How are you?, she asked.
I don't know, I replied. I honestly don't know.
In the moment, we were around a table, a bunch of women, sharing stories and experiences and wisdom. There was solidarity, friendship, laughter, honesty.
Sitting down at my desk in the half light of dusk, having walked through the cold early spring afternoon back to my flat, I felt as though I would burst into tears.
It feels like nothing has changed.
One year ago I was facing the terror of an empty bank account, not certain I would have the resources to see this adventure through. This year, the accounts aren't as close to empty, but they're heading in that direction faster than is comfortable. I think I can see the PhD through to the end, but may have to make even more sacrifices in order to get there, the consequences of which for my health and wellbeing I cannot predict.
One year ago the darkness was encroaching, enfolding, engulfing. I'm not at engulfed just yet, but I think I am moving towards enfolded.
One year ago I was feeling alone, doubting my calling, doubting my gifts, not sure that anyone cared if I composed another poem, told another story, ever wrote anything on this blog ever again. I still don't know, though I feel as though I ought to be more certain. The general situation of financial insecurity bleeds into all other areas of life, so that I no longer take joy in the writing, but need more from it in affirmation, response, engagement, capacity to earn money. And although I have made even more friends in the year since last Easter, some of them souls I loved the instant I met them, I still feel alone.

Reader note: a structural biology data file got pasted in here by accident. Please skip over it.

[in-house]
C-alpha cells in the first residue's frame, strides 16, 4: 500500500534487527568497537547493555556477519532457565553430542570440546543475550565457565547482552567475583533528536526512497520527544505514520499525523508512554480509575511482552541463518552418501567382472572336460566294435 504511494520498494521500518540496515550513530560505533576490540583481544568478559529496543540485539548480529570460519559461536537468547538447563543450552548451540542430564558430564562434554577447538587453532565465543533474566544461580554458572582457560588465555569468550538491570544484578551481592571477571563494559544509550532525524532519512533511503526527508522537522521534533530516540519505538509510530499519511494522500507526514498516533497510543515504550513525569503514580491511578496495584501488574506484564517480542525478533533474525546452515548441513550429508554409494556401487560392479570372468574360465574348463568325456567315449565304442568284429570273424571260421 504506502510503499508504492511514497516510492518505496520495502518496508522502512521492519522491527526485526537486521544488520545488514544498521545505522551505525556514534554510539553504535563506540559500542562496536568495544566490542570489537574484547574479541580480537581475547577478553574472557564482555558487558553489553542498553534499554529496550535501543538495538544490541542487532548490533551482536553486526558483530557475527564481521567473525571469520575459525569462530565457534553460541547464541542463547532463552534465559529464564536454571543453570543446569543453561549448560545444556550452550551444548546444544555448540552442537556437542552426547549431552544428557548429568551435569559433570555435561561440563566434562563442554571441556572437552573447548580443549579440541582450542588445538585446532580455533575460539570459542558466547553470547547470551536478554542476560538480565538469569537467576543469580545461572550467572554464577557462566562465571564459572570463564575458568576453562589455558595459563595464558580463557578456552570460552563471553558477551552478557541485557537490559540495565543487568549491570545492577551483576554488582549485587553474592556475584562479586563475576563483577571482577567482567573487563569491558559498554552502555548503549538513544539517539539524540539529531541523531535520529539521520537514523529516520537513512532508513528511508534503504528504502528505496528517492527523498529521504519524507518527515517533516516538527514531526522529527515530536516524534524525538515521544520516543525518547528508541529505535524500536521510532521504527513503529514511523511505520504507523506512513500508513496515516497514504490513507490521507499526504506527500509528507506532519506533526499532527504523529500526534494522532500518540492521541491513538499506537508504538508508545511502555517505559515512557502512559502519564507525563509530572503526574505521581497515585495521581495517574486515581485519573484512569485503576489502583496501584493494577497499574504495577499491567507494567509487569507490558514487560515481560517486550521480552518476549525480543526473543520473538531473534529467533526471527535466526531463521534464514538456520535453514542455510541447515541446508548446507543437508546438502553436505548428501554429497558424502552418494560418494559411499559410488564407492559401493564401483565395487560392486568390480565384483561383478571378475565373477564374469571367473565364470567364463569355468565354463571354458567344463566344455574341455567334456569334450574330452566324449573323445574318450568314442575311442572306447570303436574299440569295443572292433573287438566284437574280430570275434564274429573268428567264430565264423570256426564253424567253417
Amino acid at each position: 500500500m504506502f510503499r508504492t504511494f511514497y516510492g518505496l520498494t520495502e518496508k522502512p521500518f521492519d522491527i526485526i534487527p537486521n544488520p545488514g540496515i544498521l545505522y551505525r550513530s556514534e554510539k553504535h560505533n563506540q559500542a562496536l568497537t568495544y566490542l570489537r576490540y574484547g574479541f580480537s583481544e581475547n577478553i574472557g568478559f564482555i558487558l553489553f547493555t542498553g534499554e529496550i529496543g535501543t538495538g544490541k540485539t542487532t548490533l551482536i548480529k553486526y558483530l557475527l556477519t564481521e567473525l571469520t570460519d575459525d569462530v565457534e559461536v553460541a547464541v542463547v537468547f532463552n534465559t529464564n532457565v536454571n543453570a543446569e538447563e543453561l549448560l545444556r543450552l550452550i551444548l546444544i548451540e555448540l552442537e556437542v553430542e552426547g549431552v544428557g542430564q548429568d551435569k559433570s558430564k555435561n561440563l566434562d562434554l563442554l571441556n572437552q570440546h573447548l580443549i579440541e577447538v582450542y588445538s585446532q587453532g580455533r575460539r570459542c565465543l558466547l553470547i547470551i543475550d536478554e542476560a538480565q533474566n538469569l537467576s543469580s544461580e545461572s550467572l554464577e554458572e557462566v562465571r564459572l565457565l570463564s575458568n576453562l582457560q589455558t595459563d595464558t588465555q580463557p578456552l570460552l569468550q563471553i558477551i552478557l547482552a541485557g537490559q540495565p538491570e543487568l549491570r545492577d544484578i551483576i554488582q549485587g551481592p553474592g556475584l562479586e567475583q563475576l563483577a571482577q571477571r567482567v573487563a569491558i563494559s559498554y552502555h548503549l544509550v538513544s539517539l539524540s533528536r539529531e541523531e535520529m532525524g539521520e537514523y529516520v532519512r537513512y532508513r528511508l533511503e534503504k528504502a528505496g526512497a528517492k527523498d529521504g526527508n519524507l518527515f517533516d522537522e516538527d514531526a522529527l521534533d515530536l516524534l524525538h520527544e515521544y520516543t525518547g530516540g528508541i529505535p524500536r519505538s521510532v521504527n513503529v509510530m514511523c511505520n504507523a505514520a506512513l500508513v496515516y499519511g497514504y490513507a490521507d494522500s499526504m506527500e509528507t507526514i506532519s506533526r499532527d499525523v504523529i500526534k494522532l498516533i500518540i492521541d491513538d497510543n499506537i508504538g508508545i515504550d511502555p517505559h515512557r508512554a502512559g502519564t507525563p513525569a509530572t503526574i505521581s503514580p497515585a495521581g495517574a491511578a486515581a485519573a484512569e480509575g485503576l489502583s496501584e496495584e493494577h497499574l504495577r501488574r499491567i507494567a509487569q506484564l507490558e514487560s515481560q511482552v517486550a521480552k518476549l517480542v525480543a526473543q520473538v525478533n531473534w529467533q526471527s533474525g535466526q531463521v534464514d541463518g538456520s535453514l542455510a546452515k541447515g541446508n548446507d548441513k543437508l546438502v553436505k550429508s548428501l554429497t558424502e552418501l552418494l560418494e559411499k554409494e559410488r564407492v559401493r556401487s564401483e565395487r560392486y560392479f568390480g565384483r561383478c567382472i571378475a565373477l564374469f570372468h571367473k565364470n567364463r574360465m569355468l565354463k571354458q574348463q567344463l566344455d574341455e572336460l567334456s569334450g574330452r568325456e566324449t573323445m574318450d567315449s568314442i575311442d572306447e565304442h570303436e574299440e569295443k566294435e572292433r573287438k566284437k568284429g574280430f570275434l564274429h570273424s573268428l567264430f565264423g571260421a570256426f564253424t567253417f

And so I wonder, what can I change? How can I feel more secure in myself, in my place in the world? Will I ever reach the end of the story of financial instability? Will I ever be free of the darkness? What can I change to help myself find joy in the midst of all the doubting?
I do not know. I honestly don't know.
I don't think I will give up just yet, but I do not like the uncertainty. And I do not like the influence uncertainty has on my ability to make good decisions, to work to my potential, to even remember what is that potential.
So I may, perhaps, still cry.